Episode 141      26 min 44 sec
Cash crop crusaders: Genomic approaches to fighting fungus in canola

Plant geneticist Professor Barbara Howlett explains how genetics research is helping to fight fungal pests that confront canola farmers. With science host Dr Shane Huntington.

"The important disease related genes are in that repetitive junk DNA. By nature of them being there they can be easily lost or gained or even mutated." -- Professor Barbara Howlett




           



Prof Barbara Howlett
Professor Barbara Howlett

Professor Barbara Howlett's research interests are fungal genetics and fungal diseases of plants. Most of the research involves Leptosphaeria maculans, the fungus that causes blackleg disease of canola. Her approach ranges from developing plant disease management strategies to jointly leading an initiative with French scientists to sequence and annotate the 16,000 genes of this fungus. Prof Howlett's research team has pioneered the development of genetic and molecular techniques for the blackleg fungus to understand how the fungus causes disease. The team uses molecular markers to monitor populations of the blackleg fungus for changes of virulence, and also study sclerotinia stem rot of canola. Many findings are of major significance to fungal biology and plant disease.

Prof Howlett is also analyzing genes involved in the biosynthesis of an important class of toxins (epipolythiodioxopiperazines) in a range of filamentous fungi, including animal and plant pathogens. These toxins include sirodesmin in L.maculans and gliotoxin in Aspergillus fumigatus. We are analysing regulation and evolution of toxin gene clusters in fungi.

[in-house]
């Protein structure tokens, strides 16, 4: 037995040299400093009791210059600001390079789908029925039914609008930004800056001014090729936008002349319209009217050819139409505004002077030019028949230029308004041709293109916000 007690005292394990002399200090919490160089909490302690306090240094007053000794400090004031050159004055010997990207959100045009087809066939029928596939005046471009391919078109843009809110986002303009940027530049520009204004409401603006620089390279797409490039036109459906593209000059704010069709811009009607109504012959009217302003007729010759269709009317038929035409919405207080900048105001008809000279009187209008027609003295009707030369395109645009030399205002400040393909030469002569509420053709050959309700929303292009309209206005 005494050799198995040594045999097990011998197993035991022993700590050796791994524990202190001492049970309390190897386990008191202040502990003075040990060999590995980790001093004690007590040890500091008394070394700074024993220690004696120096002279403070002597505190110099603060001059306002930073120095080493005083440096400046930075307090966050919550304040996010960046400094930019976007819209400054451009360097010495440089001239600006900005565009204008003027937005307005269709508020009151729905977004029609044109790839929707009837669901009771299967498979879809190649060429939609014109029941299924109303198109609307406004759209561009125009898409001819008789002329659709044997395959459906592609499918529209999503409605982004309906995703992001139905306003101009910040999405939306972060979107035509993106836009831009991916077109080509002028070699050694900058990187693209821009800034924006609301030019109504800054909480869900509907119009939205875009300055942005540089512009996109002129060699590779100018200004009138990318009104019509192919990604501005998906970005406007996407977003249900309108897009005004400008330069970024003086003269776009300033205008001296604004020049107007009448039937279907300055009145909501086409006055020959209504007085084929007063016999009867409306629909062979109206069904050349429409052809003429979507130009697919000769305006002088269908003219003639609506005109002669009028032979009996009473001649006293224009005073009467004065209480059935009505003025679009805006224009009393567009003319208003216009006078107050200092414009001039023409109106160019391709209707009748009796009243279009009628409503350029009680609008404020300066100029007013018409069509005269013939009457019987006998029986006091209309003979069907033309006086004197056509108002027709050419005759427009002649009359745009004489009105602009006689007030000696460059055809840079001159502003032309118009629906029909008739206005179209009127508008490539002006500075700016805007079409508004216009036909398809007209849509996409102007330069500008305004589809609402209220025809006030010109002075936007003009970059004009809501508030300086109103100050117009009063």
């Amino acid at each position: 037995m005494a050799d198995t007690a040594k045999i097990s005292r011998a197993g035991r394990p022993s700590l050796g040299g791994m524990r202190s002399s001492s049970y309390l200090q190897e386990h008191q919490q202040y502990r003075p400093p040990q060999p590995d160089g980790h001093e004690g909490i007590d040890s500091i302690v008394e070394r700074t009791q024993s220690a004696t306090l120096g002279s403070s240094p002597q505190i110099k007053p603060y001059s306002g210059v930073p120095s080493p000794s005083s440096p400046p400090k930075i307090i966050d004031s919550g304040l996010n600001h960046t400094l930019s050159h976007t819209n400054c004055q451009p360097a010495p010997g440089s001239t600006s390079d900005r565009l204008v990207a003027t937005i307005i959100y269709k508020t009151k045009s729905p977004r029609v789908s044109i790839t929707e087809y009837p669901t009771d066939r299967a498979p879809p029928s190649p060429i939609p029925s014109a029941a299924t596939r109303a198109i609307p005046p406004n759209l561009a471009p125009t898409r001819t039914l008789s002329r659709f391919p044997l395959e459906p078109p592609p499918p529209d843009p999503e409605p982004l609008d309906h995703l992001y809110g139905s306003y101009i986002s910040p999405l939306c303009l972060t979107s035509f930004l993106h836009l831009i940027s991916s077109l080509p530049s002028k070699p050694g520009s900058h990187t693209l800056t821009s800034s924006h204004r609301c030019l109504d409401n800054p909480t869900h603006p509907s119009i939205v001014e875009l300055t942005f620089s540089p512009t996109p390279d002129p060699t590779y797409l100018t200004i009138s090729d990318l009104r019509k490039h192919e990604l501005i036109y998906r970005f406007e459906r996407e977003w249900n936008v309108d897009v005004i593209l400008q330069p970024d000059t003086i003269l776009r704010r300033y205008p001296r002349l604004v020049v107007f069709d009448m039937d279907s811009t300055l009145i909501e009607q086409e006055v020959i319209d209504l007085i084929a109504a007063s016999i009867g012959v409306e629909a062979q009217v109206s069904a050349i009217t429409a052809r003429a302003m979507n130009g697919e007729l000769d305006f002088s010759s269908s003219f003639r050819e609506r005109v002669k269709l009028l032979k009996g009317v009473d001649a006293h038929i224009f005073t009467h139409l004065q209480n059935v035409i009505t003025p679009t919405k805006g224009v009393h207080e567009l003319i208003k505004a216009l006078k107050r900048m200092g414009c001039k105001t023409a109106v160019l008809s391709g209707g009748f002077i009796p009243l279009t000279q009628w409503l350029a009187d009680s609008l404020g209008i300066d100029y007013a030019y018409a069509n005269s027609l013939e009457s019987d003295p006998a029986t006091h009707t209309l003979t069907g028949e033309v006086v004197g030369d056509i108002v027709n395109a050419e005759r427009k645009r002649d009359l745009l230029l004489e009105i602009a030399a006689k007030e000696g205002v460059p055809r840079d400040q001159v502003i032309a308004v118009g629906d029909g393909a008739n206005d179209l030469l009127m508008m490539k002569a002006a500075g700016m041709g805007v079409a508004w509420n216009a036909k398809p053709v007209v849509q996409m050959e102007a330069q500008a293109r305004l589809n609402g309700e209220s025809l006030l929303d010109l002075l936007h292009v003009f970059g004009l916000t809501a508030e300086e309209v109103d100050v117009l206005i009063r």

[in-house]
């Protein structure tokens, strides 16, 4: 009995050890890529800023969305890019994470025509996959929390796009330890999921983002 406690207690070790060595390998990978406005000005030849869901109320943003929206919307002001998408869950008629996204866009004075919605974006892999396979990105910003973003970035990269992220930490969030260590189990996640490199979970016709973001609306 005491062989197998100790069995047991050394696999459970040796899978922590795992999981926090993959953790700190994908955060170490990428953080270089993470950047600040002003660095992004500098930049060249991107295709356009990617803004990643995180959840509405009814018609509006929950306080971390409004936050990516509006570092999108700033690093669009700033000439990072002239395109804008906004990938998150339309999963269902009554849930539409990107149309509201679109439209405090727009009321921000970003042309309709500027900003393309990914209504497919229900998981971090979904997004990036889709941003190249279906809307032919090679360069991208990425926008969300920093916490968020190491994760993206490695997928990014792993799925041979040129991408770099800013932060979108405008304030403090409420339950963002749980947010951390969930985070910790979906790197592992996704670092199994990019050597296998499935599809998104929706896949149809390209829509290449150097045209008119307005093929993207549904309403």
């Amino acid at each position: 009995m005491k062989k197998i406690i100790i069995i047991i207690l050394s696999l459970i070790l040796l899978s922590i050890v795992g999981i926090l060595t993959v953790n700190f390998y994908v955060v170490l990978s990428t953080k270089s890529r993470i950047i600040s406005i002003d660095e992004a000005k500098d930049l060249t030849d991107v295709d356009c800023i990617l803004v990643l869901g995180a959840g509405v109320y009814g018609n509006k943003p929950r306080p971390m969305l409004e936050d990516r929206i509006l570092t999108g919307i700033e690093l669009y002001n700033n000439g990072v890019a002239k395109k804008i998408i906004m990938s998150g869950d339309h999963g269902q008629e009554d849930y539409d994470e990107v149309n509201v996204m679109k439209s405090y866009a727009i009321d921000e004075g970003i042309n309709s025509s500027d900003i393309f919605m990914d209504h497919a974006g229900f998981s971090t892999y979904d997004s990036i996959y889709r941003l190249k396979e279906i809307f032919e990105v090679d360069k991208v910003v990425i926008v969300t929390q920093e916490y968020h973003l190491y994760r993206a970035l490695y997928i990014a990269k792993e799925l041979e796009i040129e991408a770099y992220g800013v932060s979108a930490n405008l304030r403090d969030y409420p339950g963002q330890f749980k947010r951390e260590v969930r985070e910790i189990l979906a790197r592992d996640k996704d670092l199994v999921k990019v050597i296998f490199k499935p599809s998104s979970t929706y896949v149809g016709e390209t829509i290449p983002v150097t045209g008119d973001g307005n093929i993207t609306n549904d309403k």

Prof Barbara Howlett has a B.Sc (Hons) in Biochemistry and a Ph.D in Botany from University of Melbourne and a M.Sc from the Australian National University, Canberra. She has also spent time at the University of California, Berkeley and at Stanford University. During her career she has worked in disparate research areas including tapeworms of dogs, immunoglobulin A in mice, bacterial chemotaxis, nitrogen fixation and most recently fungal diseases of plants. During a sabbatical visit to Stanford University she studied the genetics of the model bread mould, Neurospora crassa and this laid the foundation for her current research on blackleg disease of canola.

Credits

Host: Dr Shane Huntington
Producers: Kelvin Param, Eric van Bemmel
Audio Engineer: Russell Evans
Episode Research: Dr Dyani Lewis
Voiceover: Dr Nerissa Hannink
Series Creators: Eric van Bemmel and Kelvin Param

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VOICEOVER
Welcome to Up Close, the research, opinion and analysis podcast from the University of Melbourne, Australia.

SHANE HUNTINGTON
I’m Shane Huntington.  Thanks for joining us.  The farming of any crop on a large scale tends to attract significant plant-based diseases or pests.  In some cases a successful harvest and even the livelihood of farmers is put in jeopardy by such problems with little or no way to respond.  Recently however a more detailed understanding of plant disease and pest genetics has enabled farming communities to fight back, armed with detailed knowledge and techniques to keep plant pestilence and disease at bay. 
On Up Close today molecular plant pathologist, Professor Barbara Howlett, joins us to explain how an understanding of the genetics of plant diseases can enable successful agricultural responses to protect crops and in particular the major cash crop canola, an important source of edible oil.  Professor Howlett is head of the Molecular Plant Pathology lab in the School of Botany here at the University of Melbourne Australia.  Welcome to Up Close Barbara.